Arriving at the words, "Iyaka Na'bodo wa Iyaka Nas'ta'een"- In the Surah of Al Fatiha you start your prayer by addressing God in the third person. The first place you address God as the second person is when you say the above words. Consider this as you reach the climax of what you want to achieve by reciting Al Fatiha in your prayers. Make this phrase the warning and awakening signal in the prayer so that when you say them you feel compelled to focus more. If you feel like it, you can repeat the phrase till you are satisfied (there is no problem in doing so from the point of view of Shari'ah).
Bowing (Ruku')- Bowing is a sign of you giving in your selfishness after appreciating the presence of a superior and glorious power. Idealistically going to the bowing position should be regarded as a natural reaction to a stronger feeling of humbleness in front your Creator. In other words, one should reach a stage in which one finds no other choice but to bow in front of the superior and glorious power in front of him. Of course not everyone can reach this level of prayer. However, even being aware of this will help to work towards that level.
Prostration (Sujood)- Prostration is a higher degree of humbleness before Allah (swt). Here, even bowing is not enough to show the humble feeling of a Muslim. Falling on the ground in the state of prostration is the only way to express this level of humbleness. All that was said above about bowing applies here but on a much greater scale
Tashahood- Do not take the last part of your prayer lightly. Tashahood is in fact the concluding part of your prayer. After a divinely guided spiritual journey you are now renewing your allegiance to Allah and His messenger. This (if done correctly) can have a tremendous effect on reinforcing your certainty and firmness (Yaqin).
Prayer is talking to Allah.Ã‚Â You most probably dress decently when speaking to another person. Do your best when you want to talk with Allah. Your attire should be decent and clean, your hair should be combed, it is preferable that you brush your teeth and moderately perfume yourself. These all will help you believe and appreciate that you are going to enter into a dialogue rather than talking alone to yourself.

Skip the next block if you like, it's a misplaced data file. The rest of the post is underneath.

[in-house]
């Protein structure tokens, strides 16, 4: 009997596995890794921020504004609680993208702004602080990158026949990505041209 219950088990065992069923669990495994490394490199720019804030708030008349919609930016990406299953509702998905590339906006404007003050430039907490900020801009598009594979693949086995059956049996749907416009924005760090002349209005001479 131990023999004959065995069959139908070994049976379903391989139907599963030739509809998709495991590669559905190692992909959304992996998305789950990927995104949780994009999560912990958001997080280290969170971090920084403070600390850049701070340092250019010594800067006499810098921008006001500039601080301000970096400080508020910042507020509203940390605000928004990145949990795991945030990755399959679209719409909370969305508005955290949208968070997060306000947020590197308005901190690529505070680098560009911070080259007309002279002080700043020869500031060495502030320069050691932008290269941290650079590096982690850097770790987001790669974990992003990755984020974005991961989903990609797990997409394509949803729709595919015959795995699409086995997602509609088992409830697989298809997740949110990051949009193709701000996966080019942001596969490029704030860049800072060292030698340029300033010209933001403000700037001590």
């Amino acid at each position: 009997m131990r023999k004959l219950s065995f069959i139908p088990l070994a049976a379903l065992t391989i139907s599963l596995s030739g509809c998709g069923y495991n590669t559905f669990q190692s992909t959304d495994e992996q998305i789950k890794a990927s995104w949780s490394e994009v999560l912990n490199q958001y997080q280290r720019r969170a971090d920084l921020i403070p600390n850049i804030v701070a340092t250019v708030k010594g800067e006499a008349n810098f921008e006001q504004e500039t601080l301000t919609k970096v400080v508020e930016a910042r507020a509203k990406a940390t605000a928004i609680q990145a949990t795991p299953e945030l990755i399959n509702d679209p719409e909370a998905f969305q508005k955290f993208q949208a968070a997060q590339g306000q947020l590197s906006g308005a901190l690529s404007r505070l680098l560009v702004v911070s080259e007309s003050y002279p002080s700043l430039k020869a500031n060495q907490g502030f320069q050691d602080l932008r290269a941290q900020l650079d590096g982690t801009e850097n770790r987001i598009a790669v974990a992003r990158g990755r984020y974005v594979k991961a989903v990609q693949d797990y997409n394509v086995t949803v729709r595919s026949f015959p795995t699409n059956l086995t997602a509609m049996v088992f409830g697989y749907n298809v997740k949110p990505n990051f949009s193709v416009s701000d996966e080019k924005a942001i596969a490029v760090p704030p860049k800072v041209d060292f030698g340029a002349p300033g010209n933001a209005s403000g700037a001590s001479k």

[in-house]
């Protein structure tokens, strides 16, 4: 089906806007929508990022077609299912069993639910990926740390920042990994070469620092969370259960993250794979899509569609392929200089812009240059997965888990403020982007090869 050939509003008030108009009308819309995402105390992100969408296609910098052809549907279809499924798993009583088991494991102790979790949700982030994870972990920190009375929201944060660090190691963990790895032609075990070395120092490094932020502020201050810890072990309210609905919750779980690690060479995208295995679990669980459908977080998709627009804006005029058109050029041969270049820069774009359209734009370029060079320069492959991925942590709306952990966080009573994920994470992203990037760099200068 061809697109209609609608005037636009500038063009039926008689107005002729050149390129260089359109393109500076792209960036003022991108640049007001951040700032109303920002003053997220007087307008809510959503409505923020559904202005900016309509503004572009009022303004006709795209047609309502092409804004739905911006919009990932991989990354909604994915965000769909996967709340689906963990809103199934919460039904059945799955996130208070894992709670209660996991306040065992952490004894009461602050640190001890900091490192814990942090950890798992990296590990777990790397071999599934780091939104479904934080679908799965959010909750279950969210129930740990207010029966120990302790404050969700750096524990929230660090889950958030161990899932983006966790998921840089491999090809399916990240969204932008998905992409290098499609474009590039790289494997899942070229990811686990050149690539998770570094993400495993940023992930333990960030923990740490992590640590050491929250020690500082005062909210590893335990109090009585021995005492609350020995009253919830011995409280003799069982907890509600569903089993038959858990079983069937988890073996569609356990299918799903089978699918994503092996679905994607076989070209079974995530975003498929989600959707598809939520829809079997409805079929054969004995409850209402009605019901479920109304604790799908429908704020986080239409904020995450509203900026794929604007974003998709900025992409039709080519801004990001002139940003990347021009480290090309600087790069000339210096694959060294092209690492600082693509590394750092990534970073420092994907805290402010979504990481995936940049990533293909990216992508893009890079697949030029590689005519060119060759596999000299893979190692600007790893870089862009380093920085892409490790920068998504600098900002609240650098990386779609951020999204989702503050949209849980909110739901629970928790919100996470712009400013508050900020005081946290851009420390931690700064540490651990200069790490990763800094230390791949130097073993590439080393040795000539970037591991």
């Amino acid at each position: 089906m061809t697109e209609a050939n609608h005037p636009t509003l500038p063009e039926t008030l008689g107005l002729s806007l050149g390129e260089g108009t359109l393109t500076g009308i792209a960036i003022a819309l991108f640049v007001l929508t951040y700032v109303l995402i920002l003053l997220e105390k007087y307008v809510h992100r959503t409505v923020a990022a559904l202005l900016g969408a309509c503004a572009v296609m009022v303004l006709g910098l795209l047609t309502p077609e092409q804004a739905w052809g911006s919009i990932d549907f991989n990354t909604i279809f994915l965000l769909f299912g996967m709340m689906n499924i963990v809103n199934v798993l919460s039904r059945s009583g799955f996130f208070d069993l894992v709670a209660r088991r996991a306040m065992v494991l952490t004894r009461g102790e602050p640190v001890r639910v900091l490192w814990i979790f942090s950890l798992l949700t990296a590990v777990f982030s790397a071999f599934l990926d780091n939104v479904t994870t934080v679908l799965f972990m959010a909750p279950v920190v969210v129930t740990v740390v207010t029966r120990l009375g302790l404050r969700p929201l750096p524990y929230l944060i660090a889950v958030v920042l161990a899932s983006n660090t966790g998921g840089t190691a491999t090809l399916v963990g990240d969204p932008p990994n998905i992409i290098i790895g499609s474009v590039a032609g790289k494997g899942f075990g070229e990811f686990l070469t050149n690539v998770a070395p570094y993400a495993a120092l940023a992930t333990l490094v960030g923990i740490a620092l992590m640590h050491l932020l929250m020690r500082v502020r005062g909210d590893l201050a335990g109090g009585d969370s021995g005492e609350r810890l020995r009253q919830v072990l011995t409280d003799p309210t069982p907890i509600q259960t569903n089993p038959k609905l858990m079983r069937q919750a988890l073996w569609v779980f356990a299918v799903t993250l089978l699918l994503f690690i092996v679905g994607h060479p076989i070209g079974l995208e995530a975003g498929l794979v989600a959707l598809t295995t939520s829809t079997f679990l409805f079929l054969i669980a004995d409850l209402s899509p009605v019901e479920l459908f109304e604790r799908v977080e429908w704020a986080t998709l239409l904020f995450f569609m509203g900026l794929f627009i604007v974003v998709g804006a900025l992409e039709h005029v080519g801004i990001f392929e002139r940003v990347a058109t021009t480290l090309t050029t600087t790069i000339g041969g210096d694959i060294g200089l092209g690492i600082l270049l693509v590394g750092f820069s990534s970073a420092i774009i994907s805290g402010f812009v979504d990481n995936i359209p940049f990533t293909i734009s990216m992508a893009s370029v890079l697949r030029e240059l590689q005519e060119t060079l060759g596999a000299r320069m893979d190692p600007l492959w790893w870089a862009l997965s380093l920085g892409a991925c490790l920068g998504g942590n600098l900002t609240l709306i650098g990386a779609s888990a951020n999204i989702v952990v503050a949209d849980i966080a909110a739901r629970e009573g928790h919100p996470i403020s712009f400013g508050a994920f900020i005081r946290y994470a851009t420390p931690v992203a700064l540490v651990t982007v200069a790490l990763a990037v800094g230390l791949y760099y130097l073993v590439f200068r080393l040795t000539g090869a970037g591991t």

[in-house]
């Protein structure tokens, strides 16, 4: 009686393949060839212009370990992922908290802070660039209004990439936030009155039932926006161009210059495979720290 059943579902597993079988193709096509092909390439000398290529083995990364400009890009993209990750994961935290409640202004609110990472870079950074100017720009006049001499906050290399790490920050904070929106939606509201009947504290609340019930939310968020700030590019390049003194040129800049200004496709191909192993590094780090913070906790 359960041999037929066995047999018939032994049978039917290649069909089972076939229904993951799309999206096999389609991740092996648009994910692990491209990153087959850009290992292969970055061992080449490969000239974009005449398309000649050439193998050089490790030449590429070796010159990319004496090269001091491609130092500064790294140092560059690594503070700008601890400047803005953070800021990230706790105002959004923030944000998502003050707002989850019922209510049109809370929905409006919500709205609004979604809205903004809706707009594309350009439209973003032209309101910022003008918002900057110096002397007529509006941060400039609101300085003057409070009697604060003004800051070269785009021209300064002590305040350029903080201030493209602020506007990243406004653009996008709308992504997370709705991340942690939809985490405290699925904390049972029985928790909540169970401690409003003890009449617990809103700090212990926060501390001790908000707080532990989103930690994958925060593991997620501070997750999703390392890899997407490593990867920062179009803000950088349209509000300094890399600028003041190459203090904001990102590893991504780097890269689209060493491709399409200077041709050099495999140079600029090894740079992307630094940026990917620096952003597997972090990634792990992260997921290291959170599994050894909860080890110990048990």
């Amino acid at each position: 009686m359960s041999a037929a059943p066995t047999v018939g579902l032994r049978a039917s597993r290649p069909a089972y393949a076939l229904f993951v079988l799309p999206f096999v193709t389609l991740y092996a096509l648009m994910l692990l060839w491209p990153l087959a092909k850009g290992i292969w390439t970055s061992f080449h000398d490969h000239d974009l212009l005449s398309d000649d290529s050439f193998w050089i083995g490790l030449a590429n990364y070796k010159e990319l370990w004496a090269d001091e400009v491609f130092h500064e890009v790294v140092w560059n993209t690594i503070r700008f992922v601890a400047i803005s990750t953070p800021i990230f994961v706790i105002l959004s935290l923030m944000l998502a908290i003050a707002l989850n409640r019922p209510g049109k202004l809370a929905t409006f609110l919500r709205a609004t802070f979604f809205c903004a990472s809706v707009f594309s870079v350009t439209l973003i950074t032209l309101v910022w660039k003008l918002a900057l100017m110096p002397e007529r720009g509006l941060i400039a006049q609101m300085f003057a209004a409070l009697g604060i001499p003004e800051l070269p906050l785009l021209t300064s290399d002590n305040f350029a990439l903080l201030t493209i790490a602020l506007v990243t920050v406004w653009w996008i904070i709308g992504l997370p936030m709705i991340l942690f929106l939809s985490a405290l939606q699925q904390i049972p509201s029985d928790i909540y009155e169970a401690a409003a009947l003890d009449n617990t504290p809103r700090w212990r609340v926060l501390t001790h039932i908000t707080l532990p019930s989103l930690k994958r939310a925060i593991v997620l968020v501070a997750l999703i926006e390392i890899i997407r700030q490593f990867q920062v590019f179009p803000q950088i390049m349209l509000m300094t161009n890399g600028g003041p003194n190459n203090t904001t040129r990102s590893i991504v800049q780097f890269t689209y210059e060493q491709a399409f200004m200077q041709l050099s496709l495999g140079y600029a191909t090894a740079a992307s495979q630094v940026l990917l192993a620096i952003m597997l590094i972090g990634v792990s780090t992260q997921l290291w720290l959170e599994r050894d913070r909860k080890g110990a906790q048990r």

Do not only not mind your daily work to be interrupted by prayers but even be keen on interrupting it with prayers (of course unless doing prayer on-time will cause a real loss or damage). What is one of the most enjoyable things that you do not like to be interrupted from? Watching a movie? Being with friends? Playing games? Studying Islam? Improve your spiritual position and make yourself less relying on worldly affairs by willingly interrupting these affairs with an on-time prayer. Try to recite your prayer in its normal speed (not faster and not slower) and with full concentration on these occasions. On the other hand, when there is really an important task that is needed to be done promptly, if possible, still perform your prayers on time but make it as short as possible. You will gradually get used to reading prayers even if they cut into the middle of your tasks without losing your concentration when you come back to them. You will find that this can also bring some blessings to the task you are engaging in.